Life of a Pale Swallowtail Caterpillar

Newley Emerged Pale Swallowtail Caterpillar

Newley Emerged Pale Swallowtail Caterpillar

This post is a follow-up to two earlier posts I wrote titled “Pale Swallowtail Butterfly Eggs” and “Butterfly Egg Hatches“.

The life of a pale swallowtail caterpillar is not only rare to experience, but extremely slow and methodical compared to other caterpillars I’ve raised.

The tiny pale swallowtail caterpillar hatches from it’s egg in only 4 days, spending most of it’s first day eating it’s own egg shell before setting out to explore it’s new surroundings.

If you’ve read my previous posts, you know the egg was mistakenly laid on a common fruit bearing peach tree in my neighbors back yard (peach trees are not considered to be a host plant for the pale swallowtails, although peach trees are in the prunus family).

Pale Swallowtail Caterpillar 2nd instar

Pale Swallowtail Caterpillar 2nd instar

I had offered the newly hatched pale swallowtail caterpillar a smorgasbord of host plants to eat.  Finally settling on the coffeberry (Rhamnus californica), taking only a small bite on the edge of the leaf, then returning to the center of the leaf to rest for the remainder of the day.

After watching the pale swallowtail for a couple of weeks now, I’ve started to realize there is a mythological pattern in it’s behavior.  First of all, this is a very long time for a caterpillar to still be a caterpillar and the time it takes to molt (intsar) is much slower than other caterpillars I’ve raised. I have rarely seen my pale caterpillar move, let alone eat.  I check on it first thing in the morning, noticing that the coffeeberry has been munched upon and frass (caterpillar droppings) are in the bottom of the container, but the caterpillar is in the exact same position as the day before.  I’ve realized the actions of my pale swallowtail caterpillar are all done privately, in the middle of the night.

Pale Swallowtail Caterpillar 5th Instar

Pale Swallowtail Caterpillar 5th Instar

The larger and more mobile a caterpillar becomes, the more visible and tempting it is to potential predators. Newly interested parties including birds, lizards and spiders are among the large list of dangers a caterpillar can face. Such luxuries as claws, beaks and venom are not at a caterpillar’s disposal. Nor can a caterpillar scamper, hop or fly away quickly from a perilous situation. Fortunately, however, over time these amazing creatures have adopted and learned to survive despite the incredible challenges they face each day.” Excerpt from Butterfly Dimension by Kristen D’Angelo.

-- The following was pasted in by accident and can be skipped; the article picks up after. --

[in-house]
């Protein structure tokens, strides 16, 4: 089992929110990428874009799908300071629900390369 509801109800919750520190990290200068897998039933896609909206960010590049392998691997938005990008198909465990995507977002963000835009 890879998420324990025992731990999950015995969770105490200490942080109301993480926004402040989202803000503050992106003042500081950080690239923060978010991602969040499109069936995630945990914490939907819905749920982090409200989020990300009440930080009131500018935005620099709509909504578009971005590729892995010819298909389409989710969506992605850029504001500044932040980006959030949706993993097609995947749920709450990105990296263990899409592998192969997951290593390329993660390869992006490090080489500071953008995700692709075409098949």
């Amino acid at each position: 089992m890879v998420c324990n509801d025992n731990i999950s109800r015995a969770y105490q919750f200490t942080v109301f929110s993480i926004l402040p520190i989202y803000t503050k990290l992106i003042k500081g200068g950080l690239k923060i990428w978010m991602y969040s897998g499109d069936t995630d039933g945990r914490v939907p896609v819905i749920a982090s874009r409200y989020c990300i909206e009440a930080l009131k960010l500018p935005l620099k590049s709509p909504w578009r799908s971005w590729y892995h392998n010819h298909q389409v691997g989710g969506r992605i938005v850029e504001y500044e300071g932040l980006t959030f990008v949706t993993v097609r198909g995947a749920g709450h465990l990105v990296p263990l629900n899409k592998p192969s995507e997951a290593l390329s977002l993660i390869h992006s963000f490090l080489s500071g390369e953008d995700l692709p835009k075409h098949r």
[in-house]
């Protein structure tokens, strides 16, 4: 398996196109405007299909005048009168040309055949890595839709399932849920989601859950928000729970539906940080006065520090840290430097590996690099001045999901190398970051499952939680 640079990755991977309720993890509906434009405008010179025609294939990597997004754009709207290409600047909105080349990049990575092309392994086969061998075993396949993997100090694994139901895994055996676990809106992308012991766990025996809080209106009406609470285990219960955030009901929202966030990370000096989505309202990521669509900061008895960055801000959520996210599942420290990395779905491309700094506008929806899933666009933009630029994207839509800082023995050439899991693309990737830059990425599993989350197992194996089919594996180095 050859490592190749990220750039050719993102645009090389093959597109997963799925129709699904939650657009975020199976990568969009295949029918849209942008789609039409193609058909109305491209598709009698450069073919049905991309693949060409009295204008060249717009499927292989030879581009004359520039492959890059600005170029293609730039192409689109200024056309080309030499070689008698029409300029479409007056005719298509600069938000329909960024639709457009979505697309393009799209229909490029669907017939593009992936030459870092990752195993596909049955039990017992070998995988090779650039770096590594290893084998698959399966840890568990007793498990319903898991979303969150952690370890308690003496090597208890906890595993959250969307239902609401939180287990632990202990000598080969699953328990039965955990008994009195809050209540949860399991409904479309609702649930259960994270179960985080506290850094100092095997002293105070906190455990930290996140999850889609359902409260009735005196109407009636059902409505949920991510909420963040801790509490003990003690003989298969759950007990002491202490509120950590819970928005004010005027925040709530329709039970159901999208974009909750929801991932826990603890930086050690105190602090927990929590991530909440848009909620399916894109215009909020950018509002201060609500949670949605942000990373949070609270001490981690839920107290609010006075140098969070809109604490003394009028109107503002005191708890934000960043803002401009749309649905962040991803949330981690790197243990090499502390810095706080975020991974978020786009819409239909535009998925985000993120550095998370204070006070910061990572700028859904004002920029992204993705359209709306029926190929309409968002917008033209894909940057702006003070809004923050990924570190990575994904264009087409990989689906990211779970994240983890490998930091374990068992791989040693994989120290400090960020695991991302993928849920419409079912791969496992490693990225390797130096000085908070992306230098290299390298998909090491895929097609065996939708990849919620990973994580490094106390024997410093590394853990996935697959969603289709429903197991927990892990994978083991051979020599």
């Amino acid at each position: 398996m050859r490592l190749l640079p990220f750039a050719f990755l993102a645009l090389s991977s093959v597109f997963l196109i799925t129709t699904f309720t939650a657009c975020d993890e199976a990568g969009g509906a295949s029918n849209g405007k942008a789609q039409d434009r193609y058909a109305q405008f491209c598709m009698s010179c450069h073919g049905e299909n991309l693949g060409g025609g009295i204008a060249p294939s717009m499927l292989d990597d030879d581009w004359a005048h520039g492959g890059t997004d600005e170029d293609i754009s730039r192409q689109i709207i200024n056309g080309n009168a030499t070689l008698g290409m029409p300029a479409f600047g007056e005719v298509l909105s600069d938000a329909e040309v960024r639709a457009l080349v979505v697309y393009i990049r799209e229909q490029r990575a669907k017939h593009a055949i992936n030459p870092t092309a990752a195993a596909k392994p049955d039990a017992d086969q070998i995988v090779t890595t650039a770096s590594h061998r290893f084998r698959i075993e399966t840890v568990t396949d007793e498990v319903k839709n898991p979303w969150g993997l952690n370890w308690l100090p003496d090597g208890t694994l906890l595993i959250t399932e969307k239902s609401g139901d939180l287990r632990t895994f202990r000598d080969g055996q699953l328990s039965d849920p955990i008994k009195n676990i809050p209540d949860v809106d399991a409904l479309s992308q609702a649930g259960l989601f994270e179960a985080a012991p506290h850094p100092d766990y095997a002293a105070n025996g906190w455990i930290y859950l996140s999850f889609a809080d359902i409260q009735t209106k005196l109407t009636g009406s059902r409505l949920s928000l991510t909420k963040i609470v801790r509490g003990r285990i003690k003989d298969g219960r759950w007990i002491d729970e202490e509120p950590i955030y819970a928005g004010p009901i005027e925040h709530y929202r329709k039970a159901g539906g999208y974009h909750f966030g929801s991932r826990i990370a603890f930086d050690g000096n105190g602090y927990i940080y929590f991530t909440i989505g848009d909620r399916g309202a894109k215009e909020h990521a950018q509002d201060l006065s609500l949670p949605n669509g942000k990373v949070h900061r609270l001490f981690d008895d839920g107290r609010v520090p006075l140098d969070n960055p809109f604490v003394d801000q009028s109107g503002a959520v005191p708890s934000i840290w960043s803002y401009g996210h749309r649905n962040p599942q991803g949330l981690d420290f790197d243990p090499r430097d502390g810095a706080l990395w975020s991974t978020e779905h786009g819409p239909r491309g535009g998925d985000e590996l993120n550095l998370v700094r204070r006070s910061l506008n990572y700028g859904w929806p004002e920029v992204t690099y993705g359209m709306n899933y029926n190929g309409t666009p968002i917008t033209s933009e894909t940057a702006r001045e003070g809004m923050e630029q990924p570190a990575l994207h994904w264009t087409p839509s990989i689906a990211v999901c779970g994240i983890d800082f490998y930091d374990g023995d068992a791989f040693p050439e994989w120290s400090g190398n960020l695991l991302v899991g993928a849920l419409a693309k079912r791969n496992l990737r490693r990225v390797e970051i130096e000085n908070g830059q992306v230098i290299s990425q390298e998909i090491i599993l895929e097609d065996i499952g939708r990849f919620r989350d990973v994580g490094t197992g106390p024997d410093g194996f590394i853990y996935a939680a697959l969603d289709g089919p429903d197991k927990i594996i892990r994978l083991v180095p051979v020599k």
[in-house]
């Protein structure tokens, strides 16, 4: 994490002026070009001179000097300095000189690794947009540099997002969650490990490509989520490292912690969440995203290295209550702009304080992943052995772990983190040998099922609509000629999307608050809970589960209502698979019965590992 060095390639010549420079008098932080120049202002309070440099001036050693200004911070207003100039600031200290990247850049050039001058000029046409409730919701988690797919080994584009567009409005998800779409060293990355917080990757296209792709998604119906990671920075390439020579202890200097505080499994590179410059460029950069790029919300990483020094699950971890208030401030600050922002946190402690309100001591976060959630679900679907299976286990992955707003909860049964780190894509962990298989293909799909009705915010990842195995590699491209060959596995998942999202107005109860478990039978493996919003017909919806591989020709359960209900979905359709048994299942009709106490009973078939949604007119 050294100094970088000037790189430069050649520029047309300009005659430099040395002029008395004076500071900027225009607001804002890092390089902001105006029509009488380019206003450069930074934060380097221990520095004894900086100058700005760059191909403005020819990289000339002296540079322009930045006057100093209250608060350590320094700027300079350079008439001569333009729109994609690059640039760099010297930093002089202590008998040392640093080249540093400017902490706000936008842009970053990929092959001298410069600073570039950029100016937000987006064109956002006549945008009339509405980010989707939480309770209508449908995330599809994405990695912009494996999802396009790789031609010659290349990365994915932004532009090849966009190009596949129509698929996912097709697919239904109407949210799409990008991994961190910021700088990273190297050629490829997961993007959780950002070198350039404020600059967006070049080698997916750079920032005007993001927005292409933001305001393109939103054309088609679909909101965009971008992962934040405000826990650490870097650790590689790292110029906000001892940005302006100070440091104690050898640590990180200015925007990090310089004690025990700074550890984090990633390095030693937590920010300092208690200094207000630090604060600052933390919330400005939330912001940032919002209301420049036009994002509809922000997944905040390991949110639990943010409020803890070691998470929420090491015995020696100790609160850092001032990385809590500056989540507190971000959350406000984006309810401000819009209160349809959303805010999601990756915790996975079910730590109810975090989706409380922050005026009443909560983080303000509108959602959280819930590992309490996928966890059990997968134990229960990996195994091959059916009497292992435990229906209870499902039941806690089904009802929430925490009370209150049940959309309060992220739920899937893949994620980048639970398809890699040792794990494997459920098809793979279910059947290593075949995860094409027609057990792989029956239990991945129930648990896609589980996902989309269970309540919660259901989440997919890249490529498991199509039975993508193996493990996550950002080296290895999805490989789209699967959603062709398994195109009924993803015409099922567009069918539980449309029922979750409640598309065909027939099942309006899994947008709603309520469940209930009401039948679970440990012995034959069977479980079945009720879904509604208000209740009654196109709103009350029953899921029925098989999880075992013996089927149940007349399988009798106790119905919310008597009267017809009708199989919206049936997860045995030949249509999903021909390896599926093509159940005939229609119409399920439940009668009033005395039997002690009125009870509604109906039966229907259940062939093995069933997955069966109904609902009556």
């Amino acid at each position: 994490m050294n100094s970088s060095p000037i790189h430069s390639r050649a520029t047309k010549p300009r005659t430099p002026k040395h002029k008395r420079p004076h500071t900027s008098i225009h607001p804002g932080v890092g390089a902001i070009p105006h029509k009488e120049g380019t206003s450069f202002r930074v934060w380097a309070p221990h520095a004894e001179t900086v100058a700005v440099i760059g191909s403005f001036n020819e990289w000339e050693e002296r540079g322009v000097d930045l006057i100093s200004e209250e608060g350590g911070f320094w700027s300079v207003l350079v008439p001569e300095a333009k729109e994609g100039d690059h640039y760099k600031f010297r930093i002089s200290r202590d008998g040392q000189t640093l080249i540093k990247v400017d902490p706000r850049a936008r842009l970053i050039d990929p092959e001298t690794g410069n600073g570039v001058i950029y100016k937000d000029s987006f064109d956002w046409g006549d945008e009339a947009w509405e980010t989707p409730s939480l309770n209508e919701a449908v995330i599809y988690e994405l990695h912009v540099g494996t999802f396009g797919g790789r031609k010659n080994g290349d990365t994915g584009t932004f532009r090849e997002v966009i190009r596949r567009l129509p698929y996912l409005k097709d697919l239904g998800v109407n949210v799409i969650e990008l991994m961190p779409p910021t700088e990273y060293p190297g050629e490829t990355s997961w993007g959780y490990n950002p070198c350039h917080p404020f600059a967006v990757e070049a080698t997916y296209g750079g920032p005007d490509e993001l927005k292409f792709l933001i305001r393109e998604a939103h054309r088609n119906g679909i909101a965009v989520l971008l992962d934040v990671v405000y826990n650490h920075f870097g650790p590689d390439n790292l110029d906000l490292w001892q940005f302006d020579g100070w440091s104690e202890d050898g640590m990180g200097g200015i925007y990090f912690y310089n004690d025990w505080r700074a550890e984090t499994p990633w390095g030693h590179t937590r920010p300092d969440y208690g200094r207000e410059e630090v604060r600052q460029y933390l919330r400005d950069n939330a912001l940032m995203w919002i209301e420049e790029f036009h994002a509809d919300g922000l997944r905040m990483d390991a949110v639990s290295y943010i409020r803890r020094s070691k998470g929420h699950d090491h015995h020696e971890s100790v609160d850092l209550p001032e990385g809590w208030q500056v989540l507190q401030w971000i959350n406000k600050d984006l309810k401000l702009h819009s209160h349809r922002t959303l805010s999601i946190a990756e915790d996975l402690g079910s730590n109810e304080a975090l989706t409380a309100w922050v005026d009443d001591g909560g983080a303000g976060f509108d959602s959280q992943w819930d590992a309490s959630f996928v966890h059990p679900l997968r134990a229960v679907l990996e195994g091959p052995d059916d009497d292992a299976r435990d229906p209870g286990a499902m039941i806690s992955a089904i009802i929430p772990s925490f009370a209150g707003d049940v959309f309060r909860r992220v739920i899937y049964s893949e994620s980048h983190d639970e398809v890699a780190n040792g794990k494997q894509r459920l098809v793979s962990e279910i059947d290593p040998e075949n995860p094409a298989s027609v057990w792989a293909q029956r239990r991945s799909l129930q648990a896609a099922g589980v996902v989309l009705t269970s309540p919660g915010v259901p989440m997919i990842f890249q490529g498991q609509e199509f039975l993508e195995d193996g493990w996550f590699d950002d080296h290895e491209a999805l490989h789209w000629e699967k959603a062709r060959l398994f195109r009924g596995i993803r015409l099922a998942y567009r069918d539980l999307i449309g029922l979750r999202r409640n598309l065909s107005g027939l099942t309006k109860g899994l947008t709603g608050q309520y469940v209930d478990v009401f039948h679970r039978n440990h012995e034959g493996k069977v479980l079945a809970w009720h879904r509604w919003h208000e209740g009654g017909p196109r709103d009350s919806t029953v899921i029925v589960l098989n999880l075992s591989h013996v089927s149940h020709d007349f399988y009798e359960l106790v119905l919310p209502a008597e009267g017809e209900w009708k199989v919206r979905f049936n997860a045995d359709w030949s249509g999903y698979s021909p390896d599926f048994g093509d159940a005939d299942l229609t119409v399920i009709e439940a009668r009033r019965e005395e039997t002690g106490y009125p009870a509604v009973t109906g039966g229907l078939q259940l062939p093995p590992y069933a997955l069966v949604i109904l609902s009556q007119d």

Day after day, moving slowly, molting, pooping and eating only at night, he grows. My methodical pale swallowtail caterpillar is in it’s 5th instar, almost ready to pupate into a chrysalis.  I’ll keep you posted.  ~ Vickie

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3 Responses to Life of a Pale Swallowtail Caterpillar
  1. […] life stages of the Pale Swallowtail caterpillar are shown here, and for the Anise Swallowtail here. Caterpillars can have quite different appearances, as they […]

  2. Mandy
    November 21, 2009 | 8:48 am

    Wow, this butterfly blog is wonderful and is another great website to visit. Thanks!

  3. Glenn Richardson
    August 10, 2009 | 5:49 pm


    This is behaviour is typical of other single brooded swallowtails. For example the Canadian Tiger Swallowtail caterpillar behaves similarly and takes almost the entire summer to develop.

    Canadian Tigers fly in Listowel in early June…then about a month later the Eastern Tiger Swallowtail flys in July. We are about on the edge of the range of each butterfly in here…

    If you drive 160 miles south to Pelee Island (which is much closer to Ohio than the rest of Ontario) there are at least two broods of the Eastern Tiger Swallowtail and sometimes there are three broods.

    OR… If you drive 70 miles noth to Port Elgin and the Bruce Peninsula, then the Canadian Tiger Swallowtail is common (flying in late May-June) but there are no Eastern Tigers at all.


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